Content marketing is a long-term strategy to captivate, convert, and retain customers. It can be difficult to keep a long-term strategy running smoothly without tools to manage it all. And one of the most powerful tools you can use is the editorial calendar.
Whether you are developing content for your landing page, an infographic for your blog, or a hot topic on Facebook, an editorial calendar is a vital part of your content marketing. Not only does it organize your content publishing efforts, it also tells you exactly the who, what, when, where, why and how of your content.
Who is creating this content?
What type of content are you creating?
When do you post this content?
Where do you post this content?
Why does this content have to go out?
How do you promote this content once it goes live?
There is more to an editorial calendar than meets the eye. It is not just about the dates, content types or people involved. An editorial calendar, when used correctly, strengthens your content strategy, facilitates collaboration and allows for a more efficient publishing.
While there are lots of templates and providers available online, an editorial calendar is not one-size-fits-all. It is important to consider the elements that would be the most useful for your editorial calendar. Here are some things you might need when developing an editorial calendar.
Elements of a Good Editorial Calendar
No matter how beautiful your template is, it would be useless if you have not defined your purpose from the outset. If you think that copying the template of a successful brand will make your content strategy successful too, then you are wrong. What works for one organization may not work for you, chiefly because every organization has different editorial priorities.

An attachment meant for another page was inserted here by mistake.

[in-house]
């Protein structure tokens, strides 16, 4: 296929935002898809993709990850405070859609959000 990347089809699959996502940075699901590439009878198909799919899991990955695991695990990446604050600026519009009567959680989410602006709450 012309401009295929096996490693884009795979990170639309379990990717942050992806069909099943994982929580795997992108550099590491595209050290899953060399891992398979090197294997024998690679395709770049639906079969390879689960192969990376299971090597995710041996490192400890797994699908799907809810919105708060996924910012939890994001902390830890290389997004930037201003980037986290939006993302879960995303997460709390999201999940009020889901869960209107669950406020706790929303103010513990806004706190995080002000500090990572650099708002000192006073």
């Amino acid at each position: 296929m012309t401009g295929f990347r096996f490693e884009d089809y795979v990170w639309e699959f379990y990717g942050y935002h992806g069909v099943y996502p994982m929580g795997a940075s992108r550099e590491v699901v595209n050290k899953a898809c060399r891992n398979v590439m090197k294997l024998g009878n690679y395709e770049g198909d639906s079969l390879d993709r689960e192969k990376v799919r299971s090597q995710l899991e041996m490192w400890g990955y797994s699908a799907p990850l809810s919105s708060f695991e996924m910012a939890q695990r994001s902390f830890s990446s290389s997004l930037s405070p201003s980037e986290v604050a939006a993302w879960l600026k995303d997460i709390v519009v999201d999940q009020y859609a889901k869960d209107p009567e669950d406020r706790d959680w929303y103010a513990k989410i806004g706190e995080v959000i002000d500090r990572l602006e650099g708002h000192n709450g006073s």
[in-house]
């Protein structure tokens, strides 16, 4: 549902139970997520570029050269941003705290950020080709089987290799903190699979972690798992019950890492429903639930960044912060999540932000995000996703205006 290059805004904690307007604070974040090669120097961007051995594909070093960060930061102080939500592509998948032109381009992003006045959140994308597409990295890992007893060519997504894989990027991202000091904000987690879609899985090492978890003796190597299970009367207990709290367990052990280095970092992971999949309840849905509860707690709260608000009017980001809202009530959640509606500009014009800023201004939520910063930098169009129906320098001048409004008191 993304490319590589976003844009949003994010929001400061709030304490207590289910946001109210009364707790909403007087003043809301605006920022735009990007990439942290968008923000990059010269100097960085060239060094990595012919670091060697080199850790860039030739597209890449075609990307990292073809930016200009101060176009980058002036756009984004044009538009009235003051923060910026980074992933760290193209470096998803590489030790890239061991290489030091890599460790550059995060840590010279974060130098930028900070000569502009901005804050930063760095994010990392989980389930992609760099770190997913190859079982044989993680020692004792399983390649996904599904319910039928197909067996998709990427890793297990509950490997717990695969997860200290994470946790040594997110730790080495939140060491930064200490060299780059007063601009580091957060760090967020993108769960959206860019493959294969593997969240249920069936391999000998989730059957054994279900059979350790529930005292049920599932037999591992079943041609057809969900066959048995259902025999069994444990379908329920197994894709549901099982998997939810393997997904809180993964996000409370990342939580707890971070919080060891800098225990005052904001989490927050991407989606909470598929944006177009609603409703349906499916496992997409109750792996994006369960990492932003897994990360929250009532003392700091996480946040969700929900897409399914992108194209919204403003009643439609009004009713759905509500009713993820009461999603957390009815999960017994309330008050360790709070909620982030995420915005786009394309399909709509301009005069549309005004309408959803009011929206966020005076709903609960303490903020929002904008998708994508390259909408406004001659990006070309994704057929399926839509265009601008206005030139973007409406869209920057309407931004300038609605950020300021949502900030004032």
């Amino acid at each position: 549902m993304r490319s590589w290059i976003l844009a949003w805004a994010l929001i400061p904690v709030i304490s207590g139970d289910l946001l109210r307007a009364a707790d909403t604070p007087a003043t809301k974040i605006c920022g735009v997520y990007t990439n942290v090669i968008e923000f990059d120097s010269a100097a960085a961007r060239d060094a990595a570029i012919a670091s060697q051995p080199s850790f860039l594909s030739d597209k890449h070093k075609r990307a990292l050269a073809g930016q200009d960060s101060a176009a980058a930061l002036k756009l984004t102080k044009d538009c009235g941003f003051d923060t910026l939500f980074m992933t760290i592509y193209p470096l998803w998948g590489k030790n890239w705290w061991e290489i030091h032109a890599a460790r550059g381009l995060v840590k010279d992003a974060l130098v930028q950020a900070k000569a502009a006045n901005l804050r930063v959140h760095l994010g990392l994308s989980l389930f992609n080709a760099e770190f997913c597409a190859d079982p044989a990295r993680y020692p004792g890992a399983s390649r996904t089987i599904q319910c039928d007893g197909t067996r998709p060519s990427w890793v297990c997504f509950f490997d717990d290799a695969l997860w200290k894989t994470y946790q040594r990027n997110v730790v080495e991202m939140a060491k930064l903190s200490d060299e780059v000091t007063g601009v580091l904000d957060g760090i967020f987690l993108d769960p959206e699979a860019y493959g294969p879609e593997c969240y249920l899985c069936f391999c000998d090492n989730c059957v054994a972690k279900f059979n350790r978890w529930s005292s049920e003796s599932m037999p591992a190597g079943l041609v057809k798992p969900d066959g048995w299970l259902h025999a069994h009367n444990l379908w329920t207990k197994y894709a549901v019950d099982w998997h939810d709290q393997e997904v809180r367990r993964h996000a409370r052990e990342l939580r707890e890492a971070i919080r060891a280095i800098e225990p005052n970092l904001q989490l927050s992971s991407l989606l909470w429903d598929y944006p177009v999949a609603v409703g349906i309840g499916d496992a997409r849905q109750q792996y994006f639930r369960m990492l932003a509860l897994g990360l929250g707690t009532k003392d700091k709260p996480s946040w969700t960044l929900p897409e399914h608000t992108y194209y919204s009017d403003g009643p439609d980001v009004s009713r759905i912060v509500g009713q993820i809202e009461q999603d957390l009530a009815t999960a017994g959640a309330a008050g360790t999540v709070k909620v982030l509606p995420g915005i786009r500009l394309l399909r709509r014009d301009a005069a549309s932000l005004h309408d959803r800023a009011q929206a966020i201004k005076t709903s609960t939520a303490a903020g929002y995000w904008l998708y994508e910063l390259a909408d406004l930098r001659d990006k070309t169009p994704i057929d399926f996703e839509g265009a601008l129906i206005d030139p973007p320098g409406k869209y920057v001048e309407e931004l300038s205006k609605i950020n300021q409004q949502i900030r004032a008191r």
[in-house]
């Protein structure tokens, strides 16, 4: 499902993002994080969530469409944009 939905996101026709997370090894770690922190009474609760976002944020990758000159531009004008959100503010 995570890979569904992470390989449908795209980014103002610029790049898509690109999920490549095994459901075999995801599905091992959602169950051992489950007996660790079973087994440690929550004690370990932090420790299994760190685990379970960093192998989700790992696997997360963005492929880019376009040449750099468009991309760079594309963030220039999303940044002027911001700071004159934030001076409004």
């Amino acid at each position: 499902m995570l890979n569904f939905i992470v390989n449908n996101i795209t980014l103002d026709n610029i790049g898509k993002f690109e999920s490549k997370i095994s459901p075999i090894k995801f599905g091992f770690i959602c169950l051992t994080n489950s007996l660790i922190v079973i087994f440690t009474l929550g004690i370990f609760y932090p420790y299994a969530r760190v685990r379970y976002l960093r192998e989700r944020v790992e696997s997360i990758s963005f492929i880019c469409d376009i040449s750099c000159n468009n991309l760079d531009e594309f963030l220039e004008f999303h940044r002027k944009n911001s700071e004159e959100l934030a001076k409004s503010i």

When creating your calendar, think about how you would use it. Is it to maintain your brand’s voice? Is it to monitor the stories you tell across different channels? Or maybe you want to track who would be responsible for each type of content you publish? It could be a combination of reasons as well.
Knowing the purpose of your calendar makes it easier for you and your team to use and maintain the right elements.
The first essential element of your content calendar should be the types of content you want to create. This can include blog articles, checklists, podcasts, videos, memes, case studies, and the list goes on. It is important to have some flexibility and variety in your content to ensure your content production fits your audience interests and needs.
If you have yet to decide the types of content for your calendar, we suggest that you get a piece of paper to jot down notes and ideas. Alternatively, have a brainstorming session with your team of content creators.
While you are at it, plan topics and themes for the next couple of months or so. You might want to give your existing content a check to see which aspects have been popular. Seasonal and holiday topics are good conversation starters, too. For example, January is often about the New Year’s resolution, July is about Independence Day, and November is Thanksgiving month and a kick-off to the holiday season.
When writing down dates, make sure you not only include the days of the week but also major milestones and events that your organization and customers celebrate. A good editorial calendar should remind you of the important dates where you can plan and tailor your content around.
For instance, on the 10th year anniversary of your business, you can send out a press release to media outlets or craft a blog post about your business journey for the past decade. A few weeks prior Black Friday, you can start announcing discount offerings on your website and social media.
By having all key dates tracked ahead of time – from your product launches to marketing projects and daily blog posts – your team is well suited to deliver the best approach to the event.
Include all the people who would be responsible for creating and publishing content. They can be your writers, video editors, graphic designers, social media managers, and even guest contributors. While all of them can access your editorial calendar, make sure you assign a person who could track all activities and efforts.
This way, everyone stays on the same page and knows who is responsible for a task at a particular stage. When a mistake happens, nobody dodges accountability and throws the blame onto someone else.